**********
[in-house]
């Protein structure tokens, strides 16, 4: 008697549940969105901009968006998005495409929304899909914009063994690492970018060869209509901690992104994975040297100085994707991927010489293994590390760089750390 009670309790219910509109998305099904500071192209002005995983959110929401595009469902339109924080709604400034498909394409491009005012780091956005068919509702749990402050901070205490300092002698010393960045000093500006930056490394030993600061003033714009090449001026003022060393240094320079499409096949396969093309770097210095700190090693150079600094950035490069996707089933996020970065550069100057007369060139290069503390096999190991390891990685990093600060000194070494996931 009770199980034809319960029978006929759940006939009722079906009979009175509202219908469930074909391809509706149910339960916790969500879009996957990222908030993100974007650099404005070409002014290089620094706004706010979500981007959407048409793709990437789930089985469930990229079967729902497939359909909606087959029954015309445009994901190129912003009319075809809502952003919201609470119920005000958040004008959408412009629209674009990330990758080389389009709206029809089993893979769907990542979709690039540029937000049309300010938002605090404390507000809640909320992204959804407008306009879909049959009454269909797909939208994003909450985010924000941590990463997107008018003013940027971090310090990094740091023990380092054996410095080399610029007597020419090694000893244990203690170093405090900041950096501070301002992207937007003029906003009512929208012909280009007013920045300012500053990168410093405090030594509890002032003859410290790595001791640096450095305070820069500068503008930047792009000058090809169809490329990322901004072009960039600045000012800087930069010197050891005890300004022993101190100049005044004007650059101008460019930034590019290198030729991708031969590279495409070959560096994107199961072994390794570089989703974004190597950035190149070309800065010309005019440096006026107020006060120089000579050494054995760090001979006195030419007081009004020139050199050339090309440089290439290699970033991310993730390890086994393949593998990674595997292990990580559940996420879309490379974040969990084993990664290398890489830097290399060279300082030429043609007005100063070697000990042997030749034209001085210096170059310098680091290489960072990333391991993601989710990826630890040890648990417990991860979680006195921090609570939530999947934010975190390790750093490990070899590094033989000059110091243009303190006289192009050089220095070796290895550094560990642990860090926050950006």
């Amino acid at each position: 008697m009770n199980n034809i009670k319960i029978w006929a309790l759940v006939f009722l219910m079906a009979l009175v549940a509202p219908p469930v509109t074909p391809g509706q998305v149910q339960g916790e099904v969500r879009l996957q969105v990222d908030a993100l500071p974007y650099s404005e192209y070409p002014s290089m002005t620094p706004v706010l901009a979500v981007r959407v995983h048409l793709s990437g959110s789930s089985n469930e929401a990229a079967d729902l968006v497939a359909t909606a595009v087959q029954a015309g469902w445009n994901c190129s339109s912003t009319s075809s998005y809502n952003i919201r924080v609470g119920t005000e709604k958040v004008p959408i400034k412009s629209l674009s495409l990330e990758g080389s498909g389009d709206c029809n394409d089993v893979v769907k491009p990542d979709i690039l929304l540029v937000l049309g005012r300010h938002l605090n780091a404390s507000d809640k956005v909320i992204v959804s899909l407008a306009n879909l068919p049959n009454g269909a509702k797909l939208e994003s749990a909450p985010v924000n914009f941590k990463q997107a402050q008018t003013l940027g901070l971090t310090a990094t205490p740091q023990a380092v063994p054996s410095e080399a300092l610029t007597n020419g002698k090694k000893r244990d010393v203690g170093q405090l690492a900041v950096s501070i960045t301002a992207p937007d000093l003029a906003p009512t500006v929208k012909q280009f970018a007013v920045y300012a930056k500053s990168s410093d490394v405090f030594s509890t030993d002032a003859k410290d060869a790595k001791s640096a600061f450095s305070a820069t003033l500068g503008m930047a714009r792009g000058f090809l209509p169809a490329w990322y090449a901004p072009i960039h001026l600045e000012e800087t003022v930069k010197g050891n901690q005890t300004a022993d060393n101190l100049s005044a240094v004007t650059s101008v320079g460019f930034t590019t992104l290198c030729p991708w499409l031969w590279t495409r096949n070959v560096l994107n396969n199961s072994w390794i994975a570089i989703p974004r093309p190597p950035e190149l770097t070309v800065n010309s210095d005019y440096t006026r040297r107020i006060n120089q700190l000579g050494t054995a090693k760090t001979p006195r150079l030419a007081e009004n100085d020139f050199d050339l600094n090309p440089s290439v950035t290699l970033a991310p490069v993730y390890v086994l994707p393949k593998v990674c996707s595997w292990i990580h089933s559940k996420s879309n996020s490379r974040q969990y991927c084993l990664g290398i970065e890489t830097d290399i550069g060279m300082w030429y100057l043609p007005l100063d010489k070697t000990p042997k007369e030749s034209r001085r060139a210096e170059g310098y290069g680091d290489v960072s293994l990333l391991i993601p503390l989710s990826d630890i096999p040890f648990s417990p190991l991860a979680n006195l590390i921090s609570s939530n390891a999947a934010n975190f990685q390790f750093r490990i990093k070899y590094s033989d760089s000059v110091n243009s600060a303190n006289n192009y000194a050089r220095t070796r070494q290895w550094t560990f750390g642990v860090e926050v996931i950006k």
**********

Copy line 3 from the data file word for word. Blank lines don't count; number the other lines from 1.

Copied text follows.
């Amino acid at each position: 008697m009770n199980n034809i009670k319960i029978w006929a309790l759940v006939f009722l219910m079906a009979l009175v549940a509202p219908p469930v509109t074909p391809g509706q998305v149910q339960g916790e099904v969500r879009l996957q969105v990222d908030a993100l500071p974007y650099s404005e192209y070409p002014s290089m002005t620094p706004v706010l901009a979500v981007r959407v995983h048409l793709s990437g959110s789930s089985n469930e929401a990229a079967d729902l968006v497939a359909t909606a595009v087959q029954a015309g469902w445009n994901c190129s339109s912003t009319s075809s998005y809502n952003i919201r924080v609470g119920t005000e709604k958040v004008p959408i400034k412009s629209l674009s495409l990330e990758g080389s498909g389009d709206c029809n394409d089993v893979v769907k491009p990542d979709i690039l929304l540029v937000l049309g005012r300010h938002l605090n780091a404390s507000d809640k956005v909320i992204v959804s899909l407008a306009n879909l068919p049959n009454g269909a509702k797909l939208e994003s749990a909450p985010v924000n914009f941590k990463q997107a402050q008018t003013l940027g901070l971090t310090a990094t205490p740091q023990a380092v063994p054996s410095e080399a300092l610029t007597n020419g002698k090694k000893r244990d010393v203690g170093q405090l690492a900041v950096s501070i960045t301002a992207p937007d000093l003029a906003p009512t500006v929208k012909q280009f970018a007013v920045y300012a930056k500053s990168s410093d490394v405090f030594s509890t030993d002032a003859k410290d060869a790595k001791s640096a600061f450095s305070a820069t003033l500068g503008m930047a714009r792009g000058f090809l209509p169809a490329w990322y090449a901004p072009i960039h001026l600045e000012e800087t003022v930069k010197g050891n901690q005890t300004a022993d060393n101190l100049s005044a240094v004007t650059s101008v320079g460019f930034t590019t992104l290198c030729p991708w499409l031969w590279t495409r096949n070959v560096l994107n396969n199961s072994w390794i994975a570089i989703p974004r093309p190597p950035e190149l770097t070309v800065n010309s210095d005019y440096t006026r040297r107020i006060n120089q700190l000579g050494t054995a090693k760090t001979p006195r150079l030419a007081e009004n100085d020139f050199d050339l600094n090309p440089s290439v950035t290699l970033a991310p490069v993730y390890v086994l994707p393949k593998v990674c996707s595997w292990i990580h089933s559940k996420s879309n996020s490379r974040q969990y991927c084993l990664g290398i970065e890489t830097d290399i550069g060279m300082w030429y100057l043609p007005l100063d010489k070697t000990p042997k007369e030749s034209r001085r060139a210096e170059g310098y290069g680091d290489v960072s293994l990333l391991i993601p503390l989710s990826d630890i096999p040890f648990s417990p190991l991860a979680n006195l590390i921090s609570s939530n390891a999947a934010n975190f990685q390790f750093r490990i990093k070899y590094s033989d760089s000059v110091n243009s600060a303190n006289n192009y000194a050089r220095t070796r070494q290895w550094t560990f750390g642990v860090e926050v996931i950006k």